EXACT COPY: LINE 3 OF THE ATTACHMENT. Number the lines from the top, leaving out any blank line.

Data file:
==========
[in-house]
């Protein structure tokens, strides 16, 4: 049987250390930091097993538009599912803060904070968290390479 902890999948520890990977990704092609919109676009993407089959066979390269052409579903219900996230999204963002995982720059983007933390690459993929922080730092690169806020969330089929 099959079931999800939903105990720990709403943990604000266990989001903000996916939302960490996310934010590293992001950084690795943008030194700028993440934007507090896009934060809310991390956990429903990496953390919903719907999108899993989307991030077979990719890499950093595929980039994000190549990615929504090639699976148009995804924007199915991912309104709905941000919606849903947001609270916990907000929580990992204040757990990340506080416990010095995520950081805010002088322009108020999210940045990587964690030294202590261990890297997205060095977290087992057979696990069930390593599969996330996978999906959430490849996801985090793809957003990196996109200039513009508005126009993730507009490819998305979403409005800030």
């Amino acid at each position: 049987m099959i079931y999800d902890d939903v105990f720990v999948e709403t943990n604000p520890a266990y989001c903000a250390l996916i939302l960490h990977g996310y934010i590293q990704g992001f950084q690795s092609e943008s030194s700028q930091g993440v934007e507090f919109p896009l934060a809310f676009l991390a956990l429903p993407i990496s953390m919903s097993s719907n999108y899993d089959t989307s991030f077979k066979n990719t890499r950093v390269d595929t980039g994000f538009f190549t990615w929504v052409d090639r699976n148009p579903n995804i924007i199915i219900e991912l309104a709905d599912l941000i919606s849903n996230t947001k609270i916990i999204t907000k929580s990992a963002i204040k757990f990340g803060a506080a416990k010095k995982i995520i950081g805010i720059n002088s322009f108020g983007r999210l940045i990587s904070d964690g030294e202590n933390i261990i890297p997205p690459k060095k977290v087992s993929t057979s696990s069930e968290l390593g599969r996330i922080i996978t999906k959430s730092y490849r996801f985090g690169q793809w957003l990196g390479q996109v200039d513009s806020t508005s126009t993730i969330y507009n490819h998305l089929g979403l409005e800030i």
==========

């Amino acid at each position: 049987m099959i079931y999800d902890d939903v105990f720990v999948e709403t943990n604000p520890a266990y989001c903000a250390l996916i939302l960490h990977g996310y934010i590293q990704g992001f950084q690795s092609e943008s030194s700028q930091g993440v934007e507090f919109p896009l934060a809310f676009l991390a956990l429903p993407i990496s953390m919903s097993s719907n999108y899993d089959t989307s991030f077979k066979n990719t890499r950093v390269d595929t980039g994000f538009f190549t990615w929504v052409d090639r699976n148009p579903n995804i924007i199915i219900e991912l309104a709905d599912l941000i919606s849903n996230t947001k609270i916990i999204t907000k929580s990992a963002i204040k757990f990340g803060a506080a416990k010095k995982i995520i950081g805010i720059n002088s322009f108020g983007r999210l940045i990587s904070d964690g030294e202590n933390i261990i890297p997205p690459k060095k977290v087992s993929t057979s696990s069930e968290l390593g599969r996330i922080i996978t999906k959430s730092y490849r996801f985090g690169q793809w957003l990196g390479q996109v200039d513009s806020t508005s126009t993730i969330y507009n490819h998305l089929g979403l409005e800030i």